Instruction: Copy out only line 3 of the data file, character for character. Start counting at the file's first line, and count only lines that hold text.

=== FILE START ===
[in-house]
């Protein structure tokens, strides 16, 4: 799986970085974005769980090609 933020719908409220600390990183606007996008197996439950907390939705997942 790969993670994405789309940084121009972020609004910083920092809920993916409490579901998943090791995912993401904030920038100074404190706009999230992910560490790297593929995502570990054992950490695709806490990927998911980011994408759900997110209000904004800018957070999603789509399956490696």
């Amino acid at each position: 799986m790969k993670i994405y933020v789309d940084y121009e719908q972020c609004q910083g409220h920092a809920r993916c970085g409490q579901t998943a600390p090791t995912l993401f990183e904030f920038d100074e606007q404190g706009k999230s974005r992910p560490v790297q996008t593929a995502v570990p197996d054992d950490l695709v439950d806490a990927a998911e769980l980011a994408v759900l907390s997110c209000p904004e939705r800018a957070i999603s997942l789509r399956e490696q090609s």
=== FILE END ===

């Amino acid at each position: 799986m790969k993670i994405y933020v789309d940084y121009e719908q972020c609004q910083g409220h920092a809920r993916c970085g409490q579901t998943a600390p090791t995912l993401f990183e904030f920038d100074e606007q404190g706009k999230s974005r992910p560490v790297q996008t593929a995502v570990p197996d054992d950490l695709v439950d806490a990927a998911e769980l980011a994408v759900l907390s997110c209000p904004e939705r800018a957070i999603s997942l789509r399956e490696q090609s």